After 7 Months of Republican Filibuster Brazil Gets US Ambassador

    Thomas Shannon

    Thomas ShannonThe Republicans in the US Senate are a minority (40 votes out of 100) but they are doing everything they can to slow down the Obama administration. First they held up the appointment of the undersecretary for the Western Hemisphere, Arturo Valenzuela, until just a few weeks ago.

    And they have only now (seven months after his nomination) decided to permit Thomas Shannon, the former undersecretary and a former assistant to the ambassador in Brazil, to take his post in Brasília.

    This tug-of-war left the Obama administration without two key players during the Honduras crisis and the debate on relations with Cuba. Ironically, it was exactly because of Honduras and Cuba that the nominations were held up.

    In the case of Shannon it was first senator DeMint who held things up because he wanted more flexible dealings with the de facto government in Honduras led by Roberto Micheletti.

    DeMint’s position can be described as the exact opposite of what Brazil has been calling for: because, in DeMint’s opinion, Zelaya was a puppet of Hugo Chavez, even though the elected president, there was no need to put him back in office.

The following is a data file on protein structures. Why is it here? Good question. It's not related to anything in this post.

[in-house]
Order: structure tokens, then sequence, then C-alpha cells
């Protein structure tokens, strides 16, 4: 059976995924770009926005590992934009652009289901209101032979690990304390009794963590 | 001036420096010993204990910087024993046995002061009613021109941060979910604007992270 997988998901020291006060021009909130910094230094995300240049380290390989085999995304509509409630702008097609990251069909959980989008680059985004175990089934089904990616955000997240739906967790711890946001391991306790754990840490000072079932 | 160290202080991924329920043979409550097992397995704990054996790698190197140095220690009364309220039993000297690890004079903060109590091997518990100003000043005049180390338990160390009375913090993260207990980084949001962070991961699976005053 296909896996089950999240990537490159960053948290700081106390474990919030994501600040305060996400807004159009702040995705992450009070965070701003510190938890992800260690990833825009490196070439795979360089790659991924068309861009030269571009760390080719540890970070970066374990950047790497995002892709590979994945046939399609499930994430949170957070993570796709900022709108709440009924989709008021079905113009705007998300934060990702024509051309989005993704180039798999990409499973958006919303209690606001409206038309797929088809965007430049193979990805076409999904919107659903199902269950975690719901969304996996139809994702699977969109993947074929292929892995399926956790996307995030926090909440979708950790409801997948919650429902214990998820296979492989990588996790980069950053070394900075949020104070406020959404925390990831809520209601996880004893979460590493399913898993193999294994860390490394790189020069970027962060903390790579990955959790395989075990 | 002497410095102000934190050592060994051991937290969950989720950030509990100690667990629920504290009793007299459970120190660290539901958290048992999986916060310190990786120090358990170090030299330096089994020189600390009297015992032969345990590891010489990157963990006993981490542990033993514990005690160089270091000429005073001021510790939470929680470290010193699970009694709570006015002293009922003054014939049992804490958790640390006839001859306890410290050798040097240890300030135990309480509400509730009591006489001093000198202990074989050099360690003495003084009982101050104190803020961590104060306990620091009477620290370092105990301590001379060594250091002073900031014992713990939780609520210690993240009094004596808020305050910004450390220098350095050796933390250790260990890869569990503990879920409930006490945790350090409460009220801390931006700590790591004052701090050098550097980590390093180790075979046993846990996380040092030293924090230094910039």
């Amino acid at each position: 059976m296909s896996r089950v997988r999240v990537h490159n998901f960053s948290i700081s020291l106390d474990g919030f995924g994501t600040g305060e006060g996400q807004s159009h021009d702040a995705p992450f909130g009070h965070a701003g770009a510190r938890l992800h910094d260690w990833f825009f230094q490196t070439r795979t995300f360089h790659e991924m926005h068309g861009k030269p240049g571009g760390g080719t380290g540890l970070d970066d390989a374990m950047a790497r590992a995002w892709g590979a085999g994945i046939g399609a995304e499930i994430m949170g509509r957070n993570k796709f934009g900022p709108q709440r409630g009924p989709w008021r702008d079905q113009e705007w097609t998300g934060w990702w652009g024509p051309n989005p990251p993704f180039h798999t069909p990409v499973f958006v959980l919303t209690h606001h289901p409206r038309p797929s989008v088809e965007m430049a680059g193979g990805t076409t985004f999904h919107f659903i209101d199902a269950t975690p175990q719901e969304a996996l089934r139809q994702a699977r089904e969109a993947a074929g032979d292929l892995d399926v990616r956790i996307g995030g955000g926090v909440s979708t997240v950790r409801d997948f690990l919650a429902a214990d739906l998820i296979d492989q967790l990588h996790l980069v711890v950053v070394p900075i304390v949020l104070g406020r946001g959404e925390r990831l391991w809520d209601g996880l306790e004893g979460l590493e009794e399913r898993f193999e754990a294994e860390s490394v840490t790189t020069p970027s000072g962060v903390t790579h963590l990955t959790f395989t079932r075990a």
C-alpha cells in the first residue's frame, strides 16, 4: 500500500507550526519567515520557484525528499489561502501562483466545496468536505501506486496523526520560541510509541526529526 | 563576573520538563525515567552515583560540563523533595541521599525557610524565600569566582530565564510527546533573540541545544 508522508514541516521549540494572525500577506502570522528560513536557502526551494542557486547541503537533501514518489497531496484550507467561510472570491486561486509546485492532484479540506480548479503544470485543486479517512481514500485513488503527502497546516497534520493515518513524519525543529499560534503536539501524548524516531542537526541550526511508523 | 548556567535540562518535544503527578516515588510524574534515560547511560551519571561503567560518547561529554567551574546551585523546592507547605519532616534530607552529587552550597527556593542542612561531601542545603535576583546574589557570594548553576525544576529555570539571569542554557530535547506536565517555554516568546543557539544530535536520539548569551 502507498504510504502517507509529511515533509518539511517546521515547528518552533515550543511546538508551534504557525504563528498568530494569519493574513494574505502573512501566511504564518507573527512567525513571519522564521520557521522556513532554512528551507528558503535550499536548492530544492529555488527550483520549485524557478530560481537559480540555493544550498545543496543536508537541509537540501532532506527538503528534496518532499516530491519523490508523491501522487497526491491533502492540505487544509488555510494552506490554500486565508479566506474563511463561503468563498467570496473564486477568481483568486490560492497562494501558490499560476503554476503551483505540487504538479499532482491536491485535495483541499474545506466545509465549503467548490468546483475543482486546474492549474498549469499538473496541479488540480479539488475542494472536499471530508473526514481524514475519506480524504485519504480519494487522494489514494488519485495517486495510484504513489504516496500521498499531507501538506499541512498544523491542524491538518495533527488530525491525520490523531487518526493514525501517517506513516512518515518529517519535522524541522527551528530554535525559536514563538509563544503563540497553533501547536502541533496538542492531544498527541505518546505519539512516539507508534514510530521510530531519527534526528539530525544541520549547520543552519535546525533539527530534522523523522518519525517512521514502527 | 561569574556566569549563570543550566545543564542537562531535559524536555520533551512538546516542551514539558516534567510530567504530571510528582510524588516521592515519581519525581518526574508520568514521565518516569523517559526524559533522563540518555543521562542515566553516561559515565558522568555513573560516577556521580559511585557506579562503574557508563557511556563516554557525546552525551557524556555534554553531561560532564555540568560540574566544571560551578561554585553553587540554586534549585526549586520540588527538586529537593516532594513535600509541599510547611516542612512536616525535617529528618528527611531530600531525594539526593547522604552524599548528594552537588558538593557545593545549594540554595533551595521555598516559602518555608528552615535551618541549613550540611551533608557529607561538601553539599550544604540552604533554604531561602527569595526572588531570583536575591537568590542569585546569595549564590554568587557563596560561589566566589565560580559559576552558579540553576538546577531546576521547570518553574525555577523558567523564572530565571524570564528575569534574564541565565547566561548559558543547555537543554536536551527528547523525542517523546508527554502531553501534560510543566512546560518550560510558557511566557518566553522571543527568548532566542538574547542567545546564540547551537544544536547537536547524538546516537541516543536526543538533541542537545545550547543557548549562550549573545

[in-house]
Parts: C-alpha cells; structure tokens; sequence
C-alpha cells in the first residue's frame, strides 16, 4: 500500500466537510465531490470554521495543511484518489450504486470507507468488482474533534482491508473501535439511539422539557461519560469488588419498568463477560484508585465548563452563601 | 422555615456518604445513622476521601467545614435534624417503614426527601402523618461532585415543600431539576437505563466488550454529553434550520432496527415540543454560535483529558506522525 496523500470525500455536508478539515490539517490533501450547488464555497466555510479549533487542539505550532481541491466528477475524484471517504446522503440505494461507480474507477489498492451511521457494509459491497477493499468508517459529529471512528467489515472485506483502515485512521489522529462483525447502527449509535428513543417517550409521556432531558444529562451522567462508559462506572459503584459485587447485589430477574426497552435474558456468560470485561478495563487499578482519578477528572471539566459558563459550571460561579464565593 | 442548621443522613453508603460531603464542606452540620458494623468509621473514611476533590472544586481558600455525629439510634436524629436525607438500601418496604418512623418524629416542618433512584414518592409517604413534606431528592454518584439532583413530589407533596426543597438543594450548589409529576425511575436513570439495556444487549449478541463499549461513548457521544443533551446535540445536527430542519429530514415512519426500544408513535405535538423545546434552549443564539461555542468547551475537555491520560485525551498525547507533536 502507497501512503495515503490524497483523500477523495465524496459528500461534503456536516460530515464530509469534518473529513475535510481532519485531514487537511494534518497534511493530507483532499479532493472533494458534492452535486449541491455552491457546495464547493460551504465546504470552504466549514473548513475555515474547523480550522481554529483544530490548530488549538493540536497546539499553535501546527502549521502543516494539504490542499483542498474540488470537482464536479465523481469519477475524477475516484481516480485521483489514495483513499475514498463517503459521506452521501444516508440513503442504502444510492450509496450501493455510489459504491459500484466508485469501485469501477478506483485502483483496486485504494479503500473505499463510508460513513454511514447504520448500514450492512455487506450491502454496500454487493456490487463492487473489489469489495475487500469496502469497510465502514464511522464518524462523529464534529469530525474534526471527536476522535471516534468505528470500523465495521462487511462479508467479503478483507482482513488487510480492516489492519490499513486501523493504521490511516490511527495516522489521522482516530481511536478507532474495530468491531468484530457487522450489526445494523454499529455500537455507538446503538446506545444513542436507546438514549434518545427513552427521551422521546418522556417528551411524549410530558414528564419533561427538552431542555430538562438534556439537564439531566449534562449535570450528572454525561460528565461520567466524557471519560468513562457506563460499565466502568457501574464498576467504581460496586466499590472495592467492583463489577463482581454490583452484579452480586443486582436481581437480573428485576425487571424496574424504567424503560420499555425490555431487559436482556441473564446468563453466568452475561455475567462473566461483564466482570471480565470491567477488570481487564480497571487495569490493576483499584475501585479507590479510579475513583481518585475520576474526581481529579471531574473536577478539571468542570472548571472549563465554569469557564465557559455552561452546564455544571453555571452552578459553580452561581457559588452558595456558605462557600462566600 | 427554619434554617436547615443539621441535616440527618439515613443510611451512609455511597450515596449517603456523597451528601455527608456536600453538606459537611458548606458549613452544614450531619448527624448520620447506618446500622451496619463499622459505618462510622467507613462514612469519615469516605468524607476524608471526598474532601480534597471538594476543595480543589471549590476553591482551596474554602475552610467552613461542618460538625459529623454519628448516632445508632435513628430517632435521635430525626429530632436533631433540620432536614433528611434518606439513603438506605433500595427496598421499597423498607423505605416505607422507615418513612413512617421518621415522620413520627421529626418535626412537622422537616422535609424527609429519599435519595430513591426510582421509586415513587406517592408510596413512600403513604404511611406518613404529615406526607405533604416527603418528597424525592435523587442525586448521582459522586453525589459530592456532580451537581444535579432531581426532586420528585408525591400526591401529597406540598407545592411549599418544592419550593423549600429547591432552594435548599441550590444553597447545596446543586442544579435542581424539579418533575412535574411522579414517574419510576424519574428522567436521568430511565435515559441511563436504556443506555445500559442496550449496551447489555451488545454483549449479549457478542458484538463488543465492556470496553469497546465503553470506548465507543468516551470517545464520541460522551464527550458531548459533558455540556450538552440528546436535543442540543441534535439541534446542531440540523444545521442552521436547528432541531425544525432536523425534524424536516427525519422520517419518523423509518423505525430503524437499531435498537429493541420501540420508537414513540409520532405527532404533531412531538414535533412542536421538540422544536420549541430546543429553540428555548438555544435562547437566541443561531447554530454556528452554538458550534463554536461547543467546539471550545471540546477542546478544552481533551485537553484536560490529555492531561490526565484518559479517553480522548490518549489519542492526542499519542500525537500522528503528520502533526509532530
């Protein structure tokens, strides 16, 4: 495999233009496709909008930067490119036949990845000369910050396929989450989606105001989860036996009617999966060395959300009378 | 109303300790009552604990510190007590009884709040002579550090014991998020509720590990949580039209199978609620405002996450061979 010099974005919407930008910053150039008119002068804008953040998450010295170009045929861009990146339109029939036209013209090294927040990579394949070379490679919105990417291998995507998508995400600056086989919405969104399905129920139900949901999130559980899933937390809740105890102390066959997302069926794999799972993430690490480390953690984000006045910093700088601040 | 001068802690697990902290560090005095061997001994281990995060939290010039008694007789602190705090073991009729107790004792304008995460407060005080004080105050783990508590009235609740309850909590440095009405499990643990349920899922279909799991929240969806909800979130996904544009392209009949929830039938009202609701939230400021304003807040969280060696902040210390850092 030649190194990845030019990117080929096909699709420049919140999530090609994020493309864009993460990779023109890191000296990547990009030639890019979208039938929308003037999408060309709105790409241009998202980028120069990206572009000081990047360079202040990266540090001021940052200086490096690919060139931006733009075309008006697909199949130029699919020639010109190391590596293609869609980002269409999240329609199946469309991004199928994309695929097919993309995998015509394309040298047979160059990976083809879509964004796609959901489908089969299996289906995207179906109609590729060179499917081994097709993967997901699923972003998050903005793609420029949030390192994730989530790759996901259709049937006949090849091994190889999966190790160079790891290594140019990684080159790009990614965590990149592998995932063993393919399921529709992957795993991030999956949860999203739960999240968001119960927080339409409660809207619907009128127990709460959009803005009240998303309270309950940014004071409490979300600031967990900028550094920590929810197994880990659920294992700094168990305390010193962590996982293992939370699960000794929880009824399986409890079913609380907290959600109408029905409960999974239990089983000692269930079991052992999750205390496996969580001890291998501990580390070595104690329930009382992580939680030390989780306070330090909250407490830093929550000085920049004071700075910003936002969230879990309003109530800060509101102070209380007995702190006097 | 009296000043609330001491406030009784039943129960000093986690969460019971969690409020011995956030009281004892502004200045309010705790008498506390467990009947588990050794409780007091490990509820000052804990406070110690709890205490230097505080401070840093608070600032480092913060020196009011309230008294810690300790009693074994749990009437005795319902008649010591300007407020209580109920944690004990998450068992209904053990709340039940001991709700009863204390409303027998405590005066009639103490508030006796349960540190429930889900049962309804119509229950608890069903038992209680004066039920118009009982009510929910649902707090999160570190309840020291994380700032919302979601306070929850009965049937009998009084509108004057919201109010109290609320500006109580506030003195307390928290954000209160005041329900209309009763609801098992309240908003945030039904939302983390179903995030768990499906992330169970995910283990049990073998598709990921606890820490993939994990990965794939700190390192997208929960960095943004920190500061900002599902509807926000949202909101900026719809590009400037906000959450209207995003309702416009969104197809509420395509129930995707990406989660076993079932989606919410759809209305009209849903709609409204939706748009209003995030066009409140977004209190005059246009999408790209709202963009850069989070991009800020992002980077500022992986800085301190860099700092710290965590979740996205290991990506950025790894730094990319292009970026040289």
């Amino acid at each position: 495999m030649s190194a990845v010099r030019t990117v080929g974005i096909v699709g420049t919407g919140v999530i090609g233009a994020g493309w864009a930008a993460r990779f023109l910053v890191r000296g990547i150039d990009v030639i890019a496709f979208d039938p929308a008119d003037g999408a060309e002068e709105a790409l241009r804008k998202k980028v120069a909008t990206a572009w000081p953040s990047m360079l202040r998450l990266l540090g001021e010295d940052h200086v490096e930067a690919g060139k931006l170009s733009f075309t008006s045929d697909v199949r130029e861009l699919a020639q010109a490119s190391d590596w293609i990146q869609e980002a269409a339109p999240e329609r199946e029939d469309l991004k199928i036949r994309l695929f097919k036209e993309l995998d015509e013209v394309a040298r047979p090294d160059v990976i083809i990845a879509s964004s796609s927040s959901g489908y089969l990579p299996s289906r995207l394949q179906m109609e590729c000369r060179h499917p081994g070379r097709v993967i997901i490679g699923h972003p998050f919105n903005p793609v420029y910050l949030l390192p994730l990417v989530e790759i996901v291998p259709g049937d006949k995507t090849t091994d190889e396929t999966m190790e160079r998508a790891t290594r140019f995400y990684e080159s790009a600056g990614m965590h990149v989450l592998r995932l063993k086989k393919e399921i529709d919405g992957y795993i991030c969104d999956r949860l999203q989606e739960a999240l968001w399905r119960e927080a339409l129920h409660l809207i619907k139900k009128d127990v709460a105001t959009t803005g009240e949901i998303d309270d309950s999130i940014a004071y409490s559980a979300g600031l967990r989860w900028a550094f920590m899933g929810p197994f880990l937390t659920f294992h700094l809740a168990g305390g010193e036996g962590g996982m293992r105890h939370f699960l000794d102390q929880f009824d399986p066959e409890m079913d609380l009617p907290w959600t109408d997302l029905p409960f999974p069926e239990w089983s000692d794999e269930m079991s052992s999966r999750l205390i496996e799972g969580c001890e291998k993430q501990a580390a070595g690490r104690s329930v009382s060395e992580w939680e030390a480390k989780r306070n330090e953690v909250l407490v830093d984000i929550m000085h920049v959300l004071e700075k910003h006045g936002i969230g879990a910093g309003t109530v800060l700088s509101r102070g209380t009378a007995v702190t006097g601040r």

And as the Micheletti government was pro-American, it should receive support. Brazil has been adamant about the danger of moral hazard in the rest of Latin America if it is perceived that the Honduras coup is considered legitimate in any way.

    After DeMint removed his “hold” on Shannon (because he was satisfied with the way things were going in Tegucigalpa) another Republican, George LeMieux, of Florida (where there is a huge Cuban-American community) took issue with remarks the appointee made regarding a possible relaxing of the Cuban embargo and slapped another “hold” on the nomination.

    That has now finally been removed (on December 17). But as a result of this pressure, the US is issuing visas to members of the Micheletti government (which Brazil and the rest of Latin America do not like) and there will be continued support of the opposition in Cuba and less negotiations with the government (all of Latin America has been in favor of the removal of the embargo for years).

    ABr

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